Integrity: Unable to Stand Up Under Your Arrogance

I have a prayer that I pray for myself on many days. It goes something like this: Pray that I have the integrity of Daniel, even if it causes me harm. The reference I use is Daniel 6:12, which reads:

The administrators and satraps, therefore, kept trying to find a charge against Daniel regarding the kingdom. But they could find no charge or corruption, for he was trustworthy, and no negligence or corruption was found in him.”

Daniel 6:12 (CSB)

I’ve added to that a verse from 1 Corinthians 6:7, which reminds me that winning arguments isn’t always the right thing to do.

As it is, to have legal disputes against one another is already a defeat for you. Why not rather be wronged? Why not rather be cheated?

1 Corinthians 6:7 (CSB)

Stay with me long enough and you’ll hear me say that all a man has is his word. You lose that and you lose it all. For most of my adult life (if not all of it), integrity has been a mantra. Not just, “do the right thing,” but, “be the right person.” I want to be counted on and I want people to know that what I say, I mean. I want my tax return to have no error in it (is that even possible?) and I never want to forget a payment. If people find wrong in me, I’d like for it to be because they are wrong.

Integrity and the Leader

One time I was in ISS (in-school suspension) for starting a fight, or maybe it was just for fighting (you know, back when I had less integrity). Every little cubicle had one of those motivational phrases on it that schools are so popular for displaying. You know what I’m talking about: “What is popular is not always what is right, what is right is not always what is popular.” I still remember those—the fight, however, was a waste of time.

To me, the single most important characteristic to a leader is integrity. If you can’t stand up and do the right thing, then you will get crushed. If you can’t be trusted, then why do you want people to follow you? Where are you taking them? I’ve watched from a distance as pastors built huge churches only to have those same churches come crashing down (or those pastors come crashing down) due to issues of character and integrity.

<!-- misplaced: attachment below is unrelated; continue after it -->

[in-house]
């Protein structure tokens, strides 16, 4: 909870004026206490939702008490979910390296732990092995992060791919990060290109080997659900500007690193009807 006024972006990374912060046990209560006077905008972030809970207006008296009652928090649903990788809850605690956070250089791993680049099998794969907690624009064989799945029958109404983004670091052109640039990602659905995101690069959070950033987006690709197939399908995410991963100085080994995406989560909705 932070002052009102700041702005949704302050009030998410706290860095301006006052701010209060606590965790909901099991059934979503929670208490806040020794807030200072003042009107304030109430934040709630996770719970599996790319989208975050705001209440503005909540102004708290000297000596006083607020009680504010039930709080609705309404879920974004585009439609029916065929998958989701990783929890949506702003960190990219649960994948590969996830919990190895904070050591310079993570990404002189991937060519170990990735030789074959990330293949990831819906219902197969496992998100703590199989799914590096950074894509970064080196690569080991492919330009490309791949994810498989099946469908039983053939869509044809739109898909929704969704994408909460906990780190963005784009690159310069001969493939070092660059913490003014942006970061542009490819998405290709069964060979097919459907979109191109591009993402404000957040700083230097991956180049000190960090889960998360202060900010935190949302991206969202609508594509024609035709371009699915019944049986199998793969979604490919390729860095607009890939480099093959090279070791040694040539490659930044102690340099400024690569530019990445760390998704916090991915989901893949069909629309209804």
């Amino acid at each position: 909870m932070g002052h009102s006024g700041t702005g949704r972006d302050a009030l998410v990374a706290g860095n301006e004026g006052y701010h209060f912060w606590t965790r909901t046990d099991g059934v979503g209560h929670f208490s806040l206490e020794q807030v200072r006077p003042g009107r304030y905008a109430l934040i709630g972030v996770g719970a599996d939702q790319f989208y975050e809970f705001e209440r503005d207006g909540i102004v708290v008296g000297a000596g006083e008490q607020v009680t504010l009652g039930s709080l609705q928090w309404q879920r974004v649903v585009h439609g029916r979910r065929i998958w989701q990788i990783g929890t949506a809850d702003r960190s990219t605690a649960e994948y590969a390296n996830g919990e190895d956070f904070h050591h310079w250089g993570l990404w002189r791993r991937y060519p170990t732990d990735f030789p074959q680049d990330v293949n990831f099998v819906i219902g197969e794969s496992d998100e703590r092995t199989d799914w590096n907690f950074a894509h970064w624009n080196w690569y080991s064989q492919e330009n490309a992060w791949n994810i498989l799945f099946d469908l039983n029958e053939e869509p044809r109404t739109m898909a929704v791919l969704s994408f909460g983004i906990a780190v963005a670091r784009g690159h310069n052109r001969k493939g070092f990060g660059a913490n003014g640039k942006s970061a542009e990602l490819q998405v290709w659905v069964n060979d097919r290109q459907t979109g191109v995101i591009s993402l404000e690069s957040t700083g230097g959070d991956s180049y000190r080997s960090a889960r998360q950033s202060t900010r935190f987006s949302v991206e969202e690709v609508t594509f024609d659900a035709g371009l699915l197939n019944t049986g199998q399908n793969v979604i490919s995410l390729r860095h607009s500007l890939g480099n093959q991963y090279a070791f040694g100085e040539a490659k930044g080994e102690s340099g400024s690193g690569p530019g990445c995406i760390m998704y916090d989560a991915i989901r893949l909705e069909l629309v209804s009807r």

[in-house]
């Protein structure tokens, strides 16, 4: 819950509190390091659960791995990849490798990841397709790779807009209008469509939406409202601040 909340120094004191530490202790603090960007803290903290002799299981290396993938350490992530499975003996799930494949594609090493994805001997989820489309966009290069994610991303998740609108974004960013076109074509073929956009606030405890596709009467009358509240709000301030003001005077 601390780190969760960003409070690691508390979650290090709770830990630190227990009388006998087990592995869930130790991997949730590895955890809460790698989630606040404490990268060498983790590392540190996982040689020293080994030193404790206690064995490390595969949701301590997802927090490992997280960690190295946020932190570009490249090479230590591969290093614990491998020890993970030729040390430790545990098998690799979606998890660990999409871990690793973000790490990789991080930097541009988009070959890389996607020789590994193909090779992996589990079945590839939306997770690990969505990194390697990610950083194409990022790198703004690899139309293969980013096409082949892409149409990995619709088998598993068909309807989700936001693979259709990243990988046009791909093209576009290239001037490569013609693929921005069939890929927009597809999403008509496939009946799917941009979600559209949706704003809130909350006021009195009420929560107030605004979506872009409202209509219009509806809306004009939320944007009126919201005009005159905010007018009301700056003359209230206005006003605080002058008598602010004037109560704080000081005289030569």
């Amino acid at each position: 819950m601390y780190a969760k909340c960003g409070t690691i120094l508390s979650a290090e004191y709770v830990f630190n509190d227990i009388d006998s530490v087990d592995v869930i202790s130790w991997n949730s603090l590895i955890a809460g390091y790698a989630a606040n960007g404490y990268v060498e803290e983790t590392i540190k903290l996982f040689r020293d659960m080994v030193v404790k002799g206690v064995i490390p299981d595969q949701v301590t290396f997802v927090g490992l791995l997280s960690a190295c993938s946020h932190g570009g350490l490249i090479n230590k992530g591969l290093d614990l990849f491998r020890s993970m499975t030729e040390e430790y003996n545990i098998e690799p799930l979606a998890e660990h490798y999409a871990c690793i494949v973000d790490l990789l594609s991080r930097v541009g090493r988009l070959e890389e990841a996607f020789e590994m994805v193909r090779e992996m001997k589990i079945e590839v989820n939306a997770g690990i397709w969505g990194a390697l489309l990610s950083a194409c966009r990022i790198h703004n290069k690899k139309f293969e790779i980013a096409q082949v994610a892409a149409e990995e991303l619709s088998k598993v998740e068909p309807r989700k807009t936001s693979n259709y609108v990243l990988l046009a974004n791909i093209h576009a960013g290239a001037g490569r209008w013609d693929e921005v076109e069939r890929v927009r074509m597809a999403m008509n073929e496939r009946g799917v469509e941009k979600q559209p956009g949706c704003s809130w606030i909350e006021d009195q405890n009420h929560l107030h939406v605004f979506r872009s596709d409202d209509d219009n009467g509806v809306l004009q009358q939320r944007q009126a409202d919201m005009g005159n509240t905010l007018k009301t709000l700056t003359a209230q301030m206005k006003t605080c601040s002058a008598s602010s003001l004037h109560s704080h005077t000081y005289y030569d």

Psalm 15 comes to mind, and I think of it often:

1 LORD, who can dwell in your tent?
Who can live on your holy mountain?
2 The one who lives blamelessly, practices righteousness,
and acknowledges the truth in his heart—
3 who does not slander with his tongue,
who does not harm his friend
or discredit his neighbor,
4 who despises the one rejected by the LORD
but honors those who fear the LORD,
who keeps his word whatever the cost,
5 who does not lend his silver at interest
or take a bribe against the innocent—
the one who does these things will never be shaken.

Psalm 15 (CSB)

Who can do that? I can.

Or can I?

Watch Out for Your Arrogance

It’s amazing how our flesh can grab ahold of a good thing—integrity—and then, all of a sudden, we find ourselves in a totally different spot. We create a world where our word is so weighty and significant and our integrity so important that we become a caricature of ourself. We think that we made things happen.

Before long, what we had assumed was integrity quickly becomes arrogance. Have you ever used or thought of phrases like this:

  • If I were in charge, things wouldn’t be like this.
  • I’ll never let you down. Trust me.
  • I better do this myself so that it can get done right.
  • You didn’t think this through.
  • You made a mistake; now let’s consider what you did wrong so you won’t do it again.

Those are but a few ways that our integrity becomes an idol—something so weighty that we have forgotten our own weakness and need. We assume we are always right, always trustworthy, and always best. Such danger lies in those assumptions and, not only that, but they neglect to remember two important facts.

  • Your heart deceives: Jeremiah 17:9 reminds us that our heart is deceitful and desperately sick. When we overplay our integrity, we are likely underplaying our own tendencies to self-protect and self-preserve. We fail more than we realize, and we lie more than we want people to know. To act as if our integrity is pure is a complete joke.
  • Jesus is our mark: Jesus is the one who had no sin (Heb 4:15). We do have sin. We are weak. When we point to our integrity as the mark of good leadership, we are taking from Jesus the glory he deserves. In fact, only because of Jesus can we even be who we are.

If we aren’t careful to recognize our constant need for grace (and, thus, the humility which comes from such recognition), we deceive ourselves. We create a view of ourselves that crushes us and robs God of his place in our lives. Have integrity, yes, but let your pursuit be wholly dependent, gracious, and cognizant of your own weakness.

Let it point people to Jesus.

2 Replies to “Integrity: Unable to Stand Up Under Your Arrogance”

  1. Enjoying your recent entries! Noting that all good things are from God and we have the power to accomplish those things by the power of the Holy Spirit and reflect the glory of God in our life is amazing, and to remember that as soon as we take the credit for those good things they lose their value because they change from good to self serving.

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